Short and Long-Run Distributional Impacts of COVID-19 in Latin America

Produced by: 
Tulane University
Available from: 
November 2020
Paper author(s): 
Nora Lustig
Guido Neidhöfer
Mariano Tommasi
Education - Health
Macroeconomics - Economic growth - Monetary Policy

We simulate the short- and long-term distributional consequences of COVID-19 in the four largest Latin American economies: Argentina, Brazil, Colombia and Mexico. We show that the short-term impact on income inequality and poverty can be very significant, but that additional spending on social assistance has a large offsetting effect in Brazil and Argentina. The effect is much smaller in Colombia and nil in Mexico, where there has been no such expansion. To project the long- term consequences, we estimate the impact of the pandemic on human capital and its intergenerational persistence. Hereby, we use information on school lockdowns, educational mitigation policies, and account for educational losses related to health shocks and parental job loss. Our findings show that in all four countries the impact is strongly asymmetric and affects particularly the human capital of children from disadvantaged families. Consequently, inequality of opportunity is expected to increase substantially, in spite of the mitigation policies.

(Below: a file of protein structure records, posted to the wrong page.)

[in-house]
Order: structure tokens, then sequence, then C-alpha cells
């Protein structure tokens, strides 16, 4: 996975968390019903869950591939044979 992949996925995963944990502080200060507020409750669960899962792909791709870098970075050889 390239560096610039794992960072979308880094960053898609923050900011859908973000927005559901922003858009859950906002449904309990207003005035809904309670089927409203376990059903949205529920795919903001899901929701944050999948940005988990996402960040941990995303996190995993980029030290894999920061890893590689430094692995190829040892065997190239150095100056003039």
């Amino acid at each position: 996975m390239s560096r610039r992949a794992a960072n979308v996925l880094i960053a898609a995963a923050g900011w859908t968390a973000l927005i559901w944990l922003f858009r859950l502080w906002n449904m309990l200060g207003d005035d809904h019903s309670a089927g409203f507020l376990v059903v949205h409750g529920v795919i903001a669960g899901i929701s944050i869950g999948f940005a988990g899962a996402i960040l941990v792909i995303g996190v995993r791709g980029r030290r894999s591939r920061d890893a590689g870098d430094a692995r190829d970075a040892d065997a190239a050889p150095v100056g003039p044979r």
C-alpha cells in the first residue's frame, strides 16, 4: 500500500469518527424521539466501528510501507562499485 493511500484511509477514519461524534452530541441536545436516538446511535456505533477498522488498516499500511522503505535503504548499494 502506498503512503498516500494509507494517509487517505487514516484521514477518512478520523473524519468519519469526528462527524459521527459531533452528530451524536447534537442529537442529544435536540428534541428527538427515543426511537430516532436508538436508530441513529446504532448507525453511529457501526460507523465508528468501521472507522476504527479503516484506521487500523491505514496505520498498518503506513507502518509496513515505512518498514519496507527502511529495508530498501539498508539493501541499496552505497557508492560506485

Research section: 
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